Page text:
requires or what they may may be able to contribute to it, skill-wise. Sad.
Dweller in the cellar
Home Page: http://www.seanet.com/~jasonrnorth
Our culture, such as it is, informs our children that working with
their hands is beneath them and that self reliance is no more than
knowing which phone number to call when you need something.
It takes some strong involvement on a parent's part to expose children
to the joys of doing for yourself; the joys of making, rather than
managing, and the satisfaction to be gained from having a basic
understanding of the things that inhabit and sometimes seem to
overwhelm our day to day lives.
In a society that seems to be so focused on happiness as a result of
the acquisition of objects, one would think that simple curiosity
about the making and maintenance of those objects would drive people
to gain some knowledge in those areas.
It's having the bling, rather than making it that drives them.
We've managed to outsource our contact with the fundamental
necessities of life in the current age - much to our eventual peril,
I can see the next edition of the Foxfire series dealing with how the
old dudes managed to set up their own Wireless Internet connections,
changed their own light bulbs, cleaned their own gutters, and just
maybe - wiped their own ass.
Not that I'm cynical.
tjwatson1ATcomcastDOTnet (real email)
caused some of those skills are rarely needed, I rarely get any flats
anymore, haven't had one in ten years, I used to get them at least once
a year 25 years ago.
TV's can't be repaired
now it's cheaper to buy a new lawnmower then to fix one (due to China
the price of a new one is less now then 25 years ago, and our income
has gone way up, the cost of parts, however, has stayed the same)
car's rarely break now, and they need very little mainteance (tune
ups), yes you still can and need to change your brakes, alternators,
starters but it simply doesn't justify the cost of a well appointed
home mechanics workshop, like it did before when the typical repair
list was twice as long and 5 times more frequent
there are basic skills that one needs to deal with
but think back to when you were a teenager, I can think of a large
percentage that lack basic skills back then, I don't think it's any
No, its just the workshop has changed, it can live in a computer, for
instance, workshops are alive and well, they are just different,
today's workshop can involved hooking up a wireless router to a wired
LAN that supports Appletalk, before your time it was thatching a roof
I'm not sure about the lack of interest. I work part time in a Woodcraft
store and our classes are usually filled way before the class takes place.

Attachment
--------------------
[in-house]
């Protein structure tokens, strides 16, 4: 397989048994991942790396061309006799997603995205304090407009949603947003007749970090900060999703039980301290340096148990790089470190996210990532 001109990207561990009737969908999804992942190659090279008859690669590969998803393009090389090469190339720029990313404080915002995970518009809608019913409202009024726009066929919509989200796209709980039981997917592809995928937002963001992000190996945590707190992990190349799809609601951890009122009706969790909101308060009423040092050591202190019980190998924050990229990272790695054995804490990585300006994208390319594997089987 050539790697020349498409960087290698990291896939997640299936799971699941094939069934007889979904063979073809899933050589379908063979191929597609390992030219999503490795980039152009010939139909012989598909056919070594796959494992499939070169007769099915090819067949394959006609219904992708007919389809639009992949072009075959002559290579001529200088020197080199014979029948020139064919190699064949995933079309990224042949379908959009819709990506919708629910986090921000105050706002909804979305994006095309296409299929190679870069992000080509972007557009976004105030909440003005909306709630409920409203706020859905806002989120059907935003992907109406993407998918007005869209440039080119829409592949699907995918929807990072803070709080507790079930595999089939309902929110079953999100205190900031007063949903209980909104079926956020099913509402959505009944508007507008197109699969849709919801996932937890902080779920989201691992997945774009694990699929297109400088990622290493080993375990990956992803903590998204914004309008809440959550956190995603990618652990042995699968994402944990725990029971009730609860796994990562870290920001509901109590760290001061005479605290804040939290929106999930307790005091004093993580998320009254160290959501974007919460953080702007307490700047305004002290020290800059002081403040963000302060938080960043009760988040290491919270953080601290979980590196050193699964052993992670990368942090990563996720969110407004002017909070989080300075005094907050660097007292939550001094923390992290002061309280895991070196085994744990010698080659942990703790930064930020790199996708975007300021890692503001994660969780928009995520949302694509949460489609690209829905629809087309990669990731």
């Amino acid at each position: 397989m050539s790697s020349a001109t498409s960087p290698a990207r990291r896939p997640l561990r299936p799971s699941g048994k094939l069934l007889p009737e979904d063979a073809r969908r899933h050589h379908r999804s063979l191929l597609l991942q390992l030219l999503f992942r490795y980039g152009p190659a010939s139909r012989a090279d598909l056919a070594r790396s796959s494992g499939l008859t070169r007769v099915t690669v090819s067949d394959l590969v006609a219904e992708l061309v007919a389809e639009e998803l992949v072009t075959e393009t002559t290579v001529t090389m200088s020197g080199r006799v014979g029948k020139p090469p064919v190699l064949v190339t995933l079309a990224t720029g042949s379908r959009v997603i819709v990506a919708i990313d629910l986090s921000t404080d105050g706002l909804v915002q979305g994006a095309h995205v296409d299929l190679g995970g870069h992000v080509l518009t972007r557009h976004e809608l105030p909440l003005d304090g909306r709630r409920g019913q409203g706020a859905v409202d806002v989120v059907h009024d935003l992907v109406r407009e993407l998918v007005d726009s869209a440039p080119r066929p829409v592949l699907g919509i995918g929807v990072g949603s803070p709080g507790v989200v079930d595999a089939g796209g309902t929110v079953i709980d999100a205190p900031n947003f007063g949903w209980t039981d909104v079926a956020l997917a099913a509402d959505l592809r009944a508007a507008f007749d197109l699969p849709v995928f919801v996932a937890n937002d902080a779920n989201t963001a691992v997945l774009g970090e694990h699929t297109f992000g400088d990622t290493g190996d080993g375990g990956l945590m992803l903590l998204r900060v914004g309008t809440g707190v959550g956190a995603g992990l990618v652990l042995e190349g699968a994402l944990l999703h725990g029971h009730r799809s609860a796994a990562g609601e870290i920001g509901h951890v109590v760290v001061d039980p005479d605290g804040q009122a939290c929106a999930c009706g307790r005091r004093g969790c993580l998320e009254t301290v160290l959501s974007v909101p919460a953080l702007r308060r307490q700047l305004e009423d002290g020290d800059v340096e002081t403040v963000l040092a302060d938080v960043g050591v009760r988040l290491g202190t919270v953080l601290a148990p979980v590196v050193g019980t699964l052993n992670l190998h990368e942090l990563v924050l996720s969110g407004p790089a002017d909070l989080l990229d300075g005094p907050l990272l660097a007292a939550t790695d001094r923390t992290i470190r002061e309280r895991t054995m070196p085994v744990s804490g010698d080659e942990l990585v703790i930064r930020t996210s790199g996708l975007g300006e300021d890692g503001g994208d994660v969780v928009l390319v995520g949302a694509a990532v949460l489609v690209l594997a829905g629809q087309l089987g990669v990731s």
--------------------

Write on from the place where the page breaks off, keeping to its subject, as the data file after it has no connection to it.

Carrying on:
We give at least one class a week. The only class I can remember not being
full was one called "Wiring your workshop" and I got the feeling most people
would rather hire a professional to do that than take a chance on burning the
place down :-).
We sell one heck of a lot of books as well.
IMNSHO there seems to be no lack of interest in learning in our area.
It's turtles, all the way down
When I hear or read comments like these, a little shiver hits me. My dad
tells the story of how Dad's grandfather (an increasingly successful farmer
in Eastern Colorado) once told Dad's grandmother that she didn't need to
patch overalls anymore, it was cheaper and more efficient to buy new ones.
That was in the late 1920's; we all know what happened in the 1930's --
especially in the dustbowl areas.
If you're gonna be dumb, you better be tough
On Sat, 05 Aug 2006 20:32:33 -0700, Mark & Juanita
Your great grandfather and Steve were/are both correct about
their current conditions. What happens if current
conditions deteriorate a bit?
Steve wrote, "No, its just the workshop has changed, it can
live in a computer, for instance, workshops are alive and
well, they are just different, today's workshop can involved
hooking up a wireless router to a wired LAN that supports
Appletalk, before your time it was thatching a roof"
A wired LAN is an artifact of the symbolic economy. It is a
Good Thing, right now. But if what you need is a new roof,
and there is no longer much demand for wireless routers,
LANs, Appletalk, etc., (as would be the case in a post-SHTF
scenario) then being able to mess with LANs and such, but
not roofs, leaves you out.
Summum ius summa inuria.
There are plenty of roofers and roofing companies in my area. When I
needed a roof replacement several years ago, they did it in a tiny
fraction of the time (and effort) it would have taken me to figure out
how to do it, how to order the materials, how to fix the mistakes I
would inevitably make, how to finish the job.
Should I learn roofing now? Not hardly, as my own roof will likely not
need patching in the decades ahead of me. And I have no desire to make
it a career.
Ditto for welding, horseshoeing, logging, midwifing, and all sorts of
other jobs which some/many think will be up-n-coming career options in
the Post-Industrial Economy. ("You, too, can become a farrier. Just
call 1-800-HOR-SHOE for information on our study at home course!")
I expect that the "symbolic economy," as you call it, will become even
more important after a Big Event (SHTF, TEOTWAWKI, whatever). Wireless
networks, even over radio (and satellites, which will remain largely
unaffected) will be used to trade options and access to things.
Consider the rise of cellphones in Mogadishu after the civil war.
E-Bay and services of that sort will become MORE important, not LESS
important. Think about it. Combine online barter and sales with
jitney-type delivery services and new payment approaches and one has a
(And vehicles will still be running. This is separate subject, but
there are many, many options for fueling. NG will not vanish, biofuels
are readily made, and even all-electric vehicles are here....one of my